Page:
Burkett Law Office
512 N. 13th St.
|Architectural Style||Queen Anne|
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The Burkett Law Office was designed and built by a lawyer as a home for his family in 1903. Sometime later, it was sold to a doctor. After the strike of the Great Depression in the 1930s, the house became a two residential rental, and a law firm on the bottom level. From the 30s through the 60s, the building was significantly remodeled. In the 40s and 50s, a business lady added on a significant number of square feet onto the side of the house where she ran a dress shop. By the late 1980s, the house had become known as a notorious drug house, as two of Boise's biggest drug dealers were renting the 3rd floor. In fact, almost every building surrounding Boise High at this point was low income, in a state of disrepair; some were occupied by homeless people and experienced an array of criminal activity. A reported rape happened right behind the Burkett office. The Boise School District then asked if it was possible to take down some of these homes to build a parking lot. The city denied them, but there was a growing concern of the activity surrounding Boise High. In 1996, Mike Burkett, a former State Senator, bought the house and cleaned out the drug dealers to establish his own law office on the main and bottom floor, and rent out the third floor. To his surprise, when he finally began moving things in, one of the drug dealers had left a Boise High student on the couch on the verge of death from an overdose. Burkett was happy to inform that after he took care of the situation and that it was the last form of drug use in the home. The Burkett law office has 4 bedrooms, one full bath, two half baths, 3 offices, a dining room, and two kitchens all distributed between three floors. Similar to many homes built in the Progressive era, the Burkett office captures the unique and aesthetically interesting Queen Anne architectural design. The front porch is a common feature in Queen Anne style, with the stone foot steps leading to the pillared front entrance. Mixing gables, rounded towers, and decorative details gave the Burkett office its own unique identity. The carefully carved balustrade in the tower gives the building the classical Queen Anne look, paired with the wood shingles over stone. With the popular design sweeping America, Queen Anne was known for its elaborate style; using a variety of colors and textures. The Burkett office was built with particular attention to detail, everything from the heating furnace to the stained windows. Paying close attention to detail, carvings and embellishments played an important role in the designing of the office as it contributed to the overall elaborate theme of the home. 100 years later the Burkett office still holds the original coloring and general design, but in the last decade the building has undergone some renovating. 2005 marks the most recent update by touching up painting, rebuilding the fire place on the main level, and the construction of the easy access ramp in the back. Today, Burkett still owns the building, running his law firm on the first two levels and renting out the two rooms upstairs.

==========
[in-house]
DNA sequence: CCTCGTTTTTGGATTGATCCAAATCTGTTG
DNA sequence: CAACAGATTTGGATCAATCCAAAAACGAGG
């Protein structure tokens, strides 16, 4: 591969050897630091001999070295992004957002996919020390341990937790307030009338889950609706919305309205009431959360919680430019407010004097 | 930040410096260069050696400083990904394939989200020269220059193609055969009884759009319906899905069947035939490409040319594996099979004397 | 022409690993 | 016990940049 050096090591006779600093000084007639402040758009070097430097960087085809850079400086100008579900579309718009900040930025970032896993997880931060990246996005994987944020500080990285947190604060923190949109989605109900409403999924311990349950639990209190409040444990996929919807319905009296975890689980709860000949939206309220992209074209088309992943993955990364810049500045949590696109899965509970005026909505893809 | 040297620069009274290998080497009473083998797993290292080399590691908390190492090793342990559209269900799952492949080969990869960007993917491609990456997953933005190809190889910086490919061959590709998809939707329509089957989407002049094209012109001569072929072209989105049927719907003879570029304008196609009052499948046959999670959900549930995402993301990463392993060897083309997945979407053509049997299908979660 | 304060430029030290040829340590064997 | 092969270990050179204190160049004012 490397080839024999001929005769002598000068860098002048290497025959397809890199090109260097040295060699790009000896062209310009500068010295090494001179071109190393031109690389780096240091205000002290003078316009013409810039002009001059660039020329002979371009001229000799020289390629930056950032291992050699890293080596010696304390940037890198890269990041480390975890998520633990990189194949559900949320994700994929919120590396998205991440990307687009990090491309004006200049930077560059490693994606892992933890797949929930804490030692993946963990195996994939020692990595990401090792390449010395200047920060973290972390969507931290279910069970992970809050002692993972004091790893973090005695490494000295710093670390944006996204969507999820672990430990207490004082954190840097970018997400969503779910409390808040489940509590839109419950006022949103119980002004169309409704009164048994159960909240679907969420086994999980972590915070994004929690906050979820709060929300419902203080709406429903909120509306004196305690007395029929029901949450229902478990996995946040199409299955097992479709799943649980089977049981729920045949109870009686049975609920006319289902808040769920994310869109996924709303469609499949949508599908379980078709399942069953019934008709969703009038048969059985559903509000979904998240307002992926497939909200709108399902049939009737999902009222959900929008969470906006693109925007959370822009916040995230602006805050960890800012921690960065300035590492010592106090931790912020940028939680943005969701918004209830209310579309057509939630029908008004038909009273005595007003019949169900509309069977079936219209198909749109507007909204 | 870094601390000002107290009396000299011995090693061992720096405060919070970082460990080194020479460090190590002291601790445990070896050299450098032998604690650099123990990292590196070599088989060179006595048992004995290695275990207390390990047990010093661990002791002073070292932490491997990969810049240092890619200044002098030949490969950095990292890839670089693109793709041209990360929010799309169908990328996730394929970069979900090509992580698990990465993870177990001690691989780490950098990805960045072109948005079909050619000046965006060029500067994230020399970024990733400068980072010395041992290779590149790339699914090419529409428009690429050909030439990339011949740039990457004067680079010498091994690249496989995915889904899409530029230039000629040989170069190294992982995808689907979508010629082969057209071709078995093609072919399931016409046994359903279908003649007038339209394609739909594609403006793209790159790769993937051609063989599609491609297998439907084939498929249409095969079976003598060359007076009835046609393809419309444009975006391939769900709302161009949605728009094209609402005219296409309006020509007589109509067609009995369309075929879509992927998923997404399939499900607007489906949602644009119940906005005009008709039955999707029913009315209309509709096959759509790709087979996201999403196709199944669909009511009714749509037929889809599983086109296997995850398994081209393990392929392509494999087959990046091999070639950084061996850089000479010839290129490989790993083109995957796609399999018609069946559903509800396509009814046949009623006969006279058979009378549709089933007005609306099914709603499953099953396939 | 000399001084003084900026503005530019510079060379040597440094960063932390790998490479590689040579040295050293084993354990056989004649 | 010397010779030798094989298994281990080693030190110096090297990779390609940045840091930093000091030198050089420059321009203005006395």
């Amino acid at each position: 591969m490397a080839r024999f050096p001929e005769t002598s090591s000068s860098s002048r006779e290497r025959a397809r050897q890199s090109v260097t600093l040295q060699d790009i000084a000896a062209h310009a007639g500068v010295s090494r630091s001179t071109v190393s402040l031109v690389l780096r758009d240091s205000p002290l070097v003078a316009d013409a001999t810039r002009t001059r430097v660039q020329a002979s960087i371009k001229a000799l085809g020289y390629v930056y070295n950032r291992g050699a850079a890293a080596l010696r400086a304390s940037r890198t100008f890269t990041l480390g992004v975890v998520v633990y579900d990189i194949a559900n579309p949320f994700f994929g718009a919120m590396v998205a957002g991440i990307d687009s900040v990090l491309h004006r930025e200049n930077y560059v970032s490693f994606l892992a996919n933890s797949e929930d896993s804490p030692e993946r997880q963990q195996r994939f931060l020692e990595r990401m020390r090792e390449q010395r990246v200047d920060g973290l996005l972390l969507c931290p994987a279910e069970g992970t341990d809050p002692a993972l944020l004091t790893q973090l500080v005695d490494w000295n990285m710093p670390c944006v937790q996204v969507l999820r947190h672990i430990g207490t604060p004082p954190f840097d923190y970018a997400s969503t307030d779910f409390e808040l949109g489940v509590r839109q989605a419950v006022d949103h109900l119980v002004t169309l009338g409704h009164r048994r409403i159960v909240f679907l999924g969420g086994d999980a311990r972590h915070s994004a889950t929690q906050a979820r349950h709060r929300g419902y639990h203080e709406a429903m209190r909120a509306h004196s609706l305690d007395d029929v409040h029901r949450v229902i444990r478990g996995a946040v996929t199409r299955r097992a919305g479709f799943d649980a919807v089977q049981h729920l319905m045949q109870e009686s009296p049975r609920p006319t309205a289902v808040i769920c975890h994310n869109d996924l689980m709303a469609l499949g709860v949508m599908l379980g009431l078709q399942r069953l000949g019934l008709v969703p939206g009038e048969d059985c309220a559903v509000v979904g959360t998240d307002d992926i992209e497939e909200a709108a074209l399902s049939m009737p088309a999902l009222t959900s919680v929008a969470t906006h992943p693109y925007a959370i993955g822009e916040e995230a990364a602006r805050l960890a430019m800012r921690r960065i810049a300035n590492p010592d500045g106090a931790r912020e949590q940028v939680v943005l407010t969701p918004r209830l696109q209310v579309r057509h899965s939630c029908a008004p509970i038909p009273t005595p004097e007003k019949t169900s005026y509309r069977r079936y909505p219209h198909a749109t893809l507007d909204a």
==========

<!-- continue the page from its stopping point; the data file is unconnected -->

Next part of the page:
Building submitted by Bailey Broxson